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Showing posts from September, 2015

Dystopia City - Playtesters Wanted

Update 20.10.2015 - this is the beta version. I've since returned to this game and made some changes to gameplay, taking into account comments by beta-testers. I've re-written the instructions, added a better menu system, a soundtrack and there are now six alternate endings. You can play the final version here.

Far Out Man [Review: Out There]

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Those human pilots! If they're so keen to make their way back to Earth, why do they keep getting themselves warped away from it?
Out There is a neat little space opera for Android and iPhone. You wake from cryosleep to discover your spaceship has been 2001'd into an unfamiliar galaxy. Hundreds of star systems away, you are aware of a particular star that may be important, but your first task is not to die. 
The game is turn-based and there's no combat. Well, that's not quite true. There is an enemy to discover and there is in fact a way to attack enemy fleets. But mostly, you choose the next planet or star, decide whether to land, whether to drill for resources, whether to meet the local species, whether to take over the abandoned spaceship etc. It plays a lot like a Fighting Fantasy gamebook - I have fond memories of Starship Traveller. It's also really, really hard. This is a survival-themed game - meaning you will die a lot. You can die by running out of hydrogen …

Another Day In Paradise [Work In Progress: Dystopia City]

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The end is in sight: I've put together the main game cycle for Dystopia City, although I'm still doing some work on the various alternate endings plus the soundtrack. Beta very soon - promise.

Game produced in Scratch. Graphics hand-drawn in Paint, Paint.net or Scratch, with some backgrounds rendered in Blender.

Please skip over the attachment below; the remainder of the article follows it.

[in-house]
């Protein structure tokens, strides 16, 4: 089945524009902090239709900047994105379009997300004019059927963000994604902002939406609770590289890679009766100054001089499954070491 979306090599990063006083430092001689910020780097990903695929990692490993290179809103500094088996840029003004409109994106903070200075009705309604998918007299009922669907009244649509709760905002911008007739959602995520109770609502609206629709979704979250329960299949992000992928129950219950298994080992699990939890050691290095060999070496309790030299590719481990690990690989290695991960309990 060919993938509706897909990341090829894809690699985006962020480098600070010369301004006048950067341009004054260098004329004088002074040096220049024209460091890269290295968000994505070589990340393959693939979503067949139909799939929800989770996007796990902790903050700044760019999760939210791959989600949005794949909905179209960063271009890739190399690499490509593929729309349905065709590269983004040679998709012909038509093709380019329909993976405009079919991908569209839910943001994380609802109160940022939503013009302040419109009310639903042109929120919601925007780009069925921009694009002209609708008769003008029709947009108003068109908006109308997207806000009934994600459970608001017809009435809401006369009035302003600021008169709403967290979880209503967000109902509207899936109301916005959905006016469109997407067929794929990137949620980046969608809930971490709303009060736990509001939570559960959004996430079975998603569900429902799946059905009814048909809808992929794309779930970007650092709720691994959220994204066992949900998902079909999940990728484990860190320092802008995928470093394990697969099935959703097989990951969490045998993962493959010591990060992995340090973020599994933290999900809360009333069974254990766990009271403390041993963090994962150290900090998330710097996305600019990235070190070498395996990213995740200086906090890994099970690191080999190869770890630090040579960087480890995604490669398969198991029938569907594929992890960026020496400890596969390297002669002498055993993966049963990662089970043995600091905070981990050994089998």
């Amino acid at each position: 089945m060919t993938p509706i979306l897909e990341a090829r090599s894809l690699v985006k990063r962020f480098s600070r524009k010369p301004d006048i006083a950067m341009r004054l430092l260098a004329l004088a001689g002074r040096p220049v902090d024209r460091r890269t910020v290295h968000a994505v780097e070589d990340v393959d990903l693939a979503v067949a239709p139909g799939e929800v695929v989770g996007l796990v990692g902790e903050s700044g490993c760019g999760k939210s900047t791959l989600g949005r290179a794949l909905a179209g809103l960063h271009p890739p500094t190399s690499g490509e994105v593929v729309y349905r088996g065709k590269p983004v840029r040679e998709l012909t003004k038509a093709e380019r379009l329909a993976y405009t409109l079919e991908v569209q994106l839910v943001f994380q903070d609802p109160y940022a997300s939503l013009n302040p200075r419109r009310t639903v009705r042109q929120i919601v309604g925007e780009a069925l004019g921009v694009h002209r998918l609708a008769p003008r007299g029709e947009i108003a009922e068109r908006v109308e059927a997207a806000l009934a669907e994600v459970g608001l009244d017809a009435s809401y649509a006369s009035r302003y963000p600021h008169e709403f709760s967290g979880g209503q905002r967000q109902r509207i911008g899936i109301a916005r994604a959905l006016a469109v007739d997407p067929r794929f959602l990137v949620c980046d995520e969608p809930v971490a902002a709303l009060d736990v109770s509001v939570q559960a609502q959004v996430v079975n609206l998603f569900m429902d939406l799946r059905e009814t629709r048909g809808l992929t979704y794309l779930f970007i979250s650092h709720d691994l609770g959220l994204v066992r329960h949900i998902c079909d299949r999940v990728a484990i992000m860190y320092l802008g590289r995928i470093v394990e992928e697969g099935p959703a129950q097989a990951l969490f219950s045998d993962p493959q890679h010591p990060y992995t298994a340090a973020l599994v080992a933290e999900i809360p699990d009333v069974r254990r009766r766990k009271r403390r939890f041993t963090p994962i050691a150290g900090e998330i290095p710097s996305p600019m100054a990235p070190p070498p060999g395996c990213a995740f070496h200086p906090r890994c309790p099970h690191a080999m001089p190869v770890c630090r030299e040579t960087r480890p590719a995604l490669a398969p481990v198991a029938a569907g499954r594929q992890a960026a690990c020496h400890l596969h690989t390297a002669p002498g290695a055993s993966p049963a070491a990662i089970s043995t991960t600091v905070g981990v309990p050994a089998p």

A Lack Of The Clones [Work In Progress: Dystopia City]

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Dystopia City is taking shape: I'll release a beta version soon. I had originally planned the game around the task of growing your population of cloned Citizens to 500 - but while playtesting, as I approached a population of 200 other parts of the game started to break down. As well as the Citizens themselves, who are clones in both the Scratch sense and the literal sense, I also use cloned sprites for my scrolling map, for fires and for some of the effects and menu options. A response from a helpful Scratcher on the forum confirmed my suspicion that the number of cloned sprites Scratch can handle is limited to 301.

Factions of Dystopia City
I've re-weighted the game based around a lower total population. Now working on the various possible endings, and thinking about sound effects and possibly music...

Broken Bird (Ariel Undine) - Music Video

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"BROKEN BIRD"
Written and performed by ARIEL UNDINE
(C) Ariel Undine 2012

"BROKEN BIRD" Music Video
Directed and Animated by Joshua Westbury
produced by Ariel Undine and Joshua Westbury
production assistant Laszlo Almasi
(C) Ariel Undine 2015

ARIEL UNDINE
Ariel on Facebook
Ariel on Reverbnation
Ariel on SoundCloud


Filmed on location in Somerset
The tower seen on the horizon is King Alfred's Tower, built in 1772

Special thanks to
Nicola and William Gething

Broken Bird pre-release trailer

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"Broken Bird" (Ariel Undine) - trailer for music video.

Ariel and I shot the visuals for this music video last year and I've been working on the animation and final edit  - the full version will be released very soon. To find out more about Ariel Undine or listen to more of her music go to her Facebook page here. You can also find my blog articles about the making of this video here: part 1 and part 2.

Towards A Darker Tomorrow [Work In Progress: Dystopia City]

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My next Scratch project is underway - a dystopia simulator inspired by EVERY YOUNG ADULT SCI-FI NOVEL EVER.
I don't want to reveal too much about the plot but I will say that if you are a fan of post-apocalyptic underground bunker-based cities, semi-fascist societies, factions, factions and factions then you may come to like this game.

But first I have to complete it. Programming challenges so far have included creating a scrolling map that can be changed as new tunnels are built, and having large numbers of dystopian citizens exploring it. One of the best features of Scratch is, it's surprisingly fast at parallel processing: so you can have large numbers of active sprites and still keep everything moving quickly, as long as each object has a fairly short routine.

Scratch is a browser-based programming language a little like BASIC, but with an easy to learn object-orientated structure and commands that click together LEGO-style. It's provided free by MIT here in order to enco…